16 February 2018

UNESCO and Global Citizenship Education

One of the indicators of Sustainable Development Goal 4, which aims to ensure inclusive and equitable quality education and promote lifelong learning opportunities for all, is the extent to which global citizenship education has been mainstreamed at all levels in national education policies, curricula, teacher education and student assessment. In this second part of a two-part series on global citizenship education, the United Nations Academic Impact (UNAI) spoke with Lily Gray of the United Nations Educational, Scientific and Cultural Organization (UNESCO) Liaison Office at United Nations Headquarters in New York on UNESCO work in global citizenship education and its relation to the 2030 Agenda for Sustainable Development.

16 February 2018 – At its core, “global citizenship refers to a sense of belonging to the global community and a common sense of humanity”—so Lily Gray of the United Nations Educational, Scientific and Cultural Organization (UNESCO) Liaison Office at United Nations Headquarters in New York. Education for global citizenship helps foster the knowledge, skills, values, attitudes and behaviour that empower individuals to make informed decisions and take action to meet the challenges of the twenty-first century.

Numerous countries, according to Ms. Gray, have already successfully integrated global citizenship and core competences related to global citizenship into their national education systems and curricula. For example, the Republic of Korea, where the national curriculum emphasizes the importance of being a global citizen equipped with tolerance, empathy and cultural literacy. In Indonesia, one finds global citizenship being promoted in relation to such behavior as honesy, responsibility and caring, including tolerance and mutual understanding. Another important aspect of global citizenship education can be found exemplified in a legal requirement put in place by the Republic of Malta in 2015: a legal requirement for schools to conduct education aimed at preventing youth from being drawn into violent extremism.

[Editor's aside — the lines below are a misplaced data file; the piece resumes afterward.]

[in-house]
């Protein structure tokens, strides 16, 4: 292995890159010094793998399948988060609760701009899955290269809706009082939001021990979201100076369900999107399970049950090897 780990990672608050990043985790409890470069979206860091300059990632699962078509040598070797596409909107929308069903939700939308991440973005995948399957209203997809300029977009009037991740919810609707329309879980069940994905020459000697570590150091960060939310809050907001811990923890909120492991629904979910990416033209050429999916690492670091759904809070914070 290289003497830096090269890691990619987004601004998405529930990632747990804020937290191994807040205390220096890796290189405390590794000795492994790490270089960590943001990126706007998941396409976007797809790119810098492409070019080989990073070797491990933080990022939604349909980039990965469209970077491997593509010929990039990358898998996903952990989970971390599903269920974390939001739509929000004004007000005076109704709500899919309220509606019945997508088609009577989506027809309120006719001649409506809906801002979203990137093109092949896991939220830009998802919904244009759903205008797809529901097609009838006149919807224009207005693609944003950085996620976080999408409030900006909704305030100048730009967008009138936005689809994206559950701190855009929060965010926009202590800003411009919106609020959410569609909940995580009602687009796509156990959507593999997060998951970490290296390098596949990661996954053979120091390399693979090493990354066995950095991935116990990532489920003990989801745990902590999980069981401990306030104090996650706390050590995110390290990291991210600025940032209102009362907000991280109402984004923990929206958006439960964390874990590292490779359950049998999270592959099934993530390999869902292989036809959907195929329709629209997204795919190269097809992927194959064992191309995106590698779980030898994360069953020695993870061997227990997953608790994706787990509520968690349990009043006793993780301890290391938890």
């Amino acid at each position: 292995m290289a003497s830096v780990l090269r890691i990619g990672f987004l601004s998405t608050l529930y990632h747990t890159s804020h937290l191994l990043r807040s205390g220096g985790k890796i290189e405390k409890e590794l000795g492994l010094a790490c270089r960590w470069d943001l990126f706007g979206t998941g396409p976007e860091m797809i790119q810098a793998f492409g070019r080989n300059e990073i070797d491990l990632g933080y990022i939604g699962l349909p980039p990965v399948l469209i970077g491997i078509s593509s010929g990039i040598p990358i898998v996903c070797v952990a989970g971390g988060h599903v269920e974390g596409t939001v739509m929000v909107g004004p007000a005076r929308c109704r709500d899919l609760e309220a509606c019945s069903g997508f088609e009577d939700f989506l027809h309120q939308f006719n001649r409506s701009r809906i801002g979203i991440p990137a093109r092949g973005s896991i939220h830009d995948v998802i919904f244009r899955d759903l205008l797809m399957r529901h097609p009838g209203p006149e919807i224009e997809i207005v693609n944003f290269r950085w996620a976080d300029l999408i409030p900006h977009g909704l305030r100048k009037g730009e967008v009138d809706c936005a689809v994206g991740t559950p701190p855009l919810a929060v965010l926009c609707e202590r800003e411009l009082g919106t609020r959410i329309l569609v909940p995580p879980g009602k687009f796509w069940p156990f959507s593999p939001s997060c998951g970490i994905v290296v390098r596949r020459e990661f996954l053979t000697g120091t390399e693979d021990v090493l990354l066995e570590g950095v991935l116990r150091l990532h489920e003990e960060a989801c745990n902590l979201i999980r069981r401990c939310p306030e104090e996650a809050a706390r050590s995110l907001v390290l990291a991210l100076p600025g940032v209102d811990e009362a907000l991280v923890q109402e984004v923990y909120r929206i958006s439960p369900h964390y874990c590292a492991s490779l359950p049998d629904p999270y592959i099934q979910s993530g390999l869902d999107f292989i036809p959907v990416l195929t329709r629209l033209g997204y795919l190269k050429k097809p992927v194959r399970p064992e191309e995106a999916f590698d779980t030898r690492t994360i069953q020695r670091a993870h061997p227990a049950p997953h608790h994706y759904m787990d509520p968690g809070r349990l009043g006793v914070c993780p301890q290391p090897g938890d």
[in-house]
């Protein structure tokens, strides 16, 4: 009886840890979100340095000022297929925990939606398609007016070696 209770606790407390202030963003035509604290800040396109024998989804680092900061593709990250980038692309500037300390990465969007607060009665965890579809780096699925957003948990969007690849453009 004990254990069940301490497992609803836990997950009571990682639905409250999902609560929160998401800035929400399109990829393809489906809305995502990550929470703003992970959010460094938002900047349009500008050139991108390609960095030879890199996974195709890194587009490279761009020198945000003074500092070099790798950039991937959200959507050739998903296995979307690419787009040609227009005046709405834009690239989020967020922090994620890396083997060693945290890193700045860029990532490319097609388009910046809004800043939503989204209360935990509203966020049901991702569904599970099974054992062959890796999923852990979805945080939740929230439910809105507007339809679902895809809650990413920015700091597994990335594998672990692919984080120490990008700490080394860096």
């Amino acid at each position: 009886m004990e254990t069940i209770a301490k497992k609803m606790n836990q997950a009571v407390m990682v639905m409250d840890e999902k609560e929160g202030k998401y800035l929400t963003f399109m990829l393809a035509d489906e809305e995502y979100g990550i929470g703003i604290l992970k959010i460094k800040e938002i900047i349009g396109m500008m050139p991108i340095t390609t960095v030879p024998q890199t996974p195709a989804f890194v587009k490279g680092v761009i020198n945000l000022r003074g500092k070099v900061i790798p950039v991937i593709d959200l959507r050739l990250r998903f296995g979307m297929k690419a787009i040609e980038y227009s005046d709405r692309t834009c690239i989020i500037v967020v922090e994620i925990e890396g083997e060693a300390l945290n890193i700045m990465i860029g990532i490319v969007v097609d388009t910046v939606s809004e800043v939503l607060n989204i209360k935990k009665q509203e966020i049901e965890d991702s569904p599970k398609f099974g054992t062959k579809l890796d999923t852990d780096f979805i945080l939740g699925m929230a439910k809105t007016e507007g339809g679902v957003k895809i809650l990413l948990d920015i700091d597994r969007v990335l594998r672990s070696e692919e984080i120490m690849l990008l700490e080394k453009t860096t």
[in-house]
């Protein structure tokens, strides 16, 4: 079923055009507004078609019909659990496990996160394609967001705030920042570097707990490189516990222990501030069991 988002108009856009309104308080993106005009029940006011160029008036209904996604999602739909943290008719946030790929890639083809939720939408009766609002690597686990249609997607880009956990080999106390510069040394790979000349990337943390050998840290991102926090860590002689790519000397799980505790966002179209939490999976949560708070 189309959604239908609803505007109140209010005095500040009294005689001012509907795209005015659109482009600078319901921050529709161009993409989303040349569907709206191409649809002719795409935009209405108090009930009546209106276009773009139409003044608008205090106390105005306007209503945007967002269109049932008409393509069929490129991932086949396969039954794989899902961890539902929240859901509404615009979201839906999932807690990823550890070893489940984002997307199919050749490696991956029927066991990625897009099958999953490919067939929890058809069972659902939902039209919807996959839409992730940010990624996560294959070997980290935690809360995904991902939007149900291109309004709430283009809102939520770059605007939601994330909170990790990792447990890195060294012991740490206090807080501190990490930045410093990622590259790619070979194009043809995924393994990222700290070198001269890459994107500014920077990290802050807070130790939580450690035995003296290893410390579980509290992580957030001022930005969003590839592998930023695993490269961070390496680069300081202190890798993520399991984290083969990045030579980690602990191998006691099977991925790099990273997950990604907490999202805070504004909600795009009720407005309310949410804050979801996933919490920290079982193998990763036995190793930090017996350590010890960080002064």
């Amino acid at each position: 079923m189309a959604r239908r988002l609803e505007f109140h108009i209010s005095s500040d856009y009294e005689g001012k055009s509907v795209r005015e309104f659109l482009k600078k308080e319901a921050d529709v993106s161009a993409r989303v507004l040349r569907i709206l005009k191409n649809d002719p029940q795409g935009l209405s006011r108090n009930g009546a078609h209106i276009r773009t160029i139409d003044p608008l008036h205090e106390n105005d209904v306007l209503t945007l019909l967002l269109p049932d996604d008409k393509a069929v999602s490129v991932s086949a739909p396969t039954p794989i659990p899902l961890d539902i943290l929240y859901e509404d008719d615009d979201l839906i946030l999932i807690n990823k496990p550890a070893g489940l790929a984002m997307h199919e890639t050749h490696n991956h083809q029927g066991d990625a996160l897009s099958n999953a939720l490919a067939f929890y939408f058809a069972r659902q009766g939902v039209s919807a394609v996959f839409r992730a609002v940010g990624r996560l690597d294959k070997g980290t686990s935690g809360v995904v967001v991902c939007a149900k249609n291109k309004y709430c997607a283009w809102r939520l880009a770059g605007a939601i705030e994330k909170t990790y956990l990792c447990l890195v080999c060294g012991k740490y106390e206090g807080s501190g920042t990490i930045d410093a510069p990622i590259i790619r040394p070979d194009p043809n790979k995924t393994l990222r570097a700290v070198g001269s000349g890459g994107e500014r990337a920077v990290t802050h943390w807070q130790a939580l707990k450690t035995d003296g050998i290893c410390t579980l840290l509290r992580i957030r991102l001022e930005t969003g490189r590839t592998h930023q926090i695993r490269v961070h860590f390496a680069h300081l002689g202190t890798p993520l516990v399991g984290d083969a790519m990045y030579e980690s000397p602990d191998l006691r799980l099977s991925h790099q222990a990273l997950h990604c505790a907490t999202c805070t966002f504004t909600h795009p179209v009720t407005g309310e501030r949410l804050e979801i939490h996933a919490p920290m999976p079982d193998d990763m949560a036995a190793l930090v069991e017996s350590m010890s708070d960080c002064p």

Ms. Gray noted that UNESCO contributes to measuring progress towards Target 4.7 of Sustainable Development Goal 4 on Education, which focuses on global citizenship education and education for sustainable development. While UNESCO is involved in an array of projects that engage policymakers and experts in dialogue on effective strategies and practices for implementing global citizenship education, she highlighted a new online platform for reports, news, analyses and publications providing evidence and links to data sets that measure such progress. UNESCO has also reached out to teachers by developing guides to help them create a classroom climate that is conducive to respectful dialogue and critical thinking. In the past few years, the focus of these teaching and learning materials has been on the prevention of violent extremism. All this is informed by a focus on global citizenship as emphasizing, as Ms. Gray put it, the vital significance of “political, economic, social and cultural interdependency and interconnectedness between the local, the national and the global”.

Read the first interview of the two-part series on global citizenship education here